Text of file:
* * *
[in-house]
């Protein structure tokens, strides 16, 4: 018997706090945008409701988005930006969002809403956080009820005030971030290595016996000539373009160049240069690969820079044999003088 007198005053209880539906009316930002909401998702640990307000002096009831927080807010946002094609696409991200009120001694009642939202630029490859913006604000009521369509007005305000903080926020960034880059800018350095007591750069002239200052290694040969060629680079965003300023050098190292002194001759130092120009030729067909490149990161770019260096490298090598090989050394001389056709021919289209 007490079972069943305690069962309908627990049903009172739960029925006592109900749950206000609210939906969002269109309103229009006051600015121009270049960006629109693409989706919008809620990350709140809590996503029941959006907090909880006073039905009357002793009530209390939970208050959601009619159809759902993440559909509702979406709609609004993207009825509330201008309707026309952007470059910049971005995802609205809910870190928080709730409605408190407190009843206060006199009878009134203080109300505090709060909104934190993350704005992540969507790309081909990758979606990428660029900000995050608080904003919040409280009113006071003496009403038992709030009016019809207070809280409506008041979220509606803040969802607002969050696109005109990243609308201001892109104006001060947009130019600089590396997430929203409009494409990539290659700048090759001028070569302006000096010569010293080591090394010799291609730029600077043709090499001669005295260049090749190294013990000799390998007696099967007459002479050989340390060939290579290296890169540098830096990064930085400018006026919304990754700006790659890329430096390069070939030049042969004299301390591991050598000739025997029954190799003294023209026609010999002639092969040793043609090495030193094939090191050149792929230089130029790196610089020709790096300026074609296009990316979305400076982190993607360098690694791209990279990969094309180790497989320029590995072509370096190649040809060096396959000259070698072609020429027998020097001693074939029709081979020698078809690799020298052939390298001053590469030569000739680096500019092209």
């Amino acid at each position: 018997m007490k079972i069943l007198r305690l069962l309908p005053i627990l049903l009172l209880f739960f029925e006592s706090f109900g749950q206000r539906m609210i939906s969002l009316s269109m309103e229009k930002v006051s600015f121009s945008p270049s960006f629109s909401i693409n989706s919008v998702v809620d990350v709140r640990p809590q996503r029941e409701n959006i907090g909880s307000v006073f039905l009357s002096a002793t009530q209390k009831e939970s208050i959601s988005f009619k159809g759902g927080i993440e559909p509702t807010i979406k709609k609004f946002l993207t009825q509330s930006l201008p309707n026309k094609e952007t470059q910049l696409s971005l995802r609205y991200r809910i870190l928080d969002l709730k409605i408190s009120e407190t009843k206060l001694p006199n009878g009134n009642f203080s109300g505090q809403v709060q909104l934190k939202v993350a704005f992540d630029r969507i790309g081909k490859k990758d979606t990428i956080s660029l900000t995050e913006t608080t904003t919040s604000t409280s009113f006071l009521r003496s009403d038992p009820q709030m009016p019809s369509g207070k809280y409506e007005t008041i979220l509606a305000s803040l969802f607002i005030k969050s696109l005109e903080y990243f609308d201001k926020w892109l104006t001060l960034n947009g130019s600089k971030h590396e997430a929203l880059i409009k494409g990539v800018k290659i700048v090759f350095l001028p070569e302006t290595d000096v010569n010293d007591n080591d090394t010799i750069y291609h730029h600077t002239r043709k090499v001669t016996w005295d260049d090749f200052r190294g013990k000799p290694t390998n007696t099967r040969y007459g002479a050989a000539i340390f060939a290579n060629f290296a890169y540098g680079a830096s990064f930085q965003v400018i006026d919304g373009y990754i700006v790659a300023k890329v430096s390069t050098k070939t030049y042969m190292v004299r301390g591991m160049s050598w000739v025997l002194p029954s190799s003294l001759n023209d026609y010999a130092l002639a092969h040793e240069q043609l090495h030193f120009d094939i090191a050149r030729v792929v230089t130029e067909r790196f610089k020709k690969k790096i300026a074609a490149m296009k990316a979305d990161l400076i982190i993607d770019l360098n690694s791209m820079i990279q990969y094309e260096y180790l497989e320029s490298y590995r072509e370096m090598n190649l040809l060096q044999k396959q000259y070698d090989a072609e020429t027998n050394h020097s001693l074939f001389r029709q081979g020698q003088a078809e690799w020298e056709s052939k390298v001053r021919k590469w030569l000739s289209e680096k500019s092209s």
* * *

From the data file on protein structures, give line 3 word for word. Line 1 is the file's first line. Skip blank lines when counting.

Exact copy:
């Amino acid at each position: 018997m007490k079972i069943l007198r305690l069962l309908p005053i627990l049903l009172l209880f739960f029925e006592s706090f109900g749950q206000r539906m609210i939906s969002l009316s269109m309103e229009k930002v006051s600015f121009s945008p270049s960006f629109s909401i693409n989706s919008v998702v809620d990350v709140r640990p809590q996503r029941e409701n959006i907090g909880s307000v006073f039905l009357s002096a002793t009530q209390k009831e939970s208050i959601s988005f009619k159809g759902g927080i993440e559909p509702t807010i979406k709609k609004f946002l993207t009825q509330s930006l201008p309707n026309k094609e952007t470059q910049l696409s971005l995802r609205y991200r809910i870190l928080d969002l709730k409605i408190s009120e407190t009843k206060l001694p006199n009878g009134n009642f203080s109300g505090q809403v709060q909104l934190k939202v993350a704005f992540d630029r969507i790309g081909k490859k990758d979606t990428i956080s660029l900000t995050e913006t608080t904003t919040s604000t409280s009113f006071l009521r003496s009403d038992p009820q709030m009016p019809s369509g207070k809280y409506e007005t008041i979220l509606a305000s803040l969802f607002i005030k969050s696109l005109e903080y990243f609308d201001k926020w892109l104006t001060l960034n947009g130019s600089k971030h590396e997430a929203l880059i409009k494409g990539v800018k290659i700048v090759f350095l001028p070569e302006t290595d000096v010569n010293d007591n080591d090394t010799i750069y291609h730029h600077t002239r043709k090499v001669t016996w005295d260049d090749f200052r190294g013990k000799p290694t390998n007696t099967r040969y007459g002479a050989a000539i340390f060939a290579n060629f290296a890169y540098g680079a830096s990064f930085q965003v400018i006026d919304g373009y990754i700006v790659a300023k890329v430096s390069t050098k070939t030049y042969m190292v004299r301390g591991m160049s050598w000739v025997l002194p029954s190799s003294l001759n023209d026609y010999a130092l002639a092969h040793e240069q043609l090495h030193f120009d094939i090191a050149r030729v792929v230089t130029e067909r790196f610089k020709k690969k790096i300026a074609a490149m296009k990316a979305d990161l400076i982190i993607d770019l360098n690694s791209m820079i990279q990969y094309e260096y180790l497989e320029s490298y590995r072509e370096m090598n190649l040809l060096q044999k396959q000259y070698d090989a072609e020429t027998n050394h020097s001693l074939f001389r029709q081979g020698q003088a078809e690799w020298e056709s052939k390298v001053r021919k590469w030569l000739s289209e680096k500019s092209s």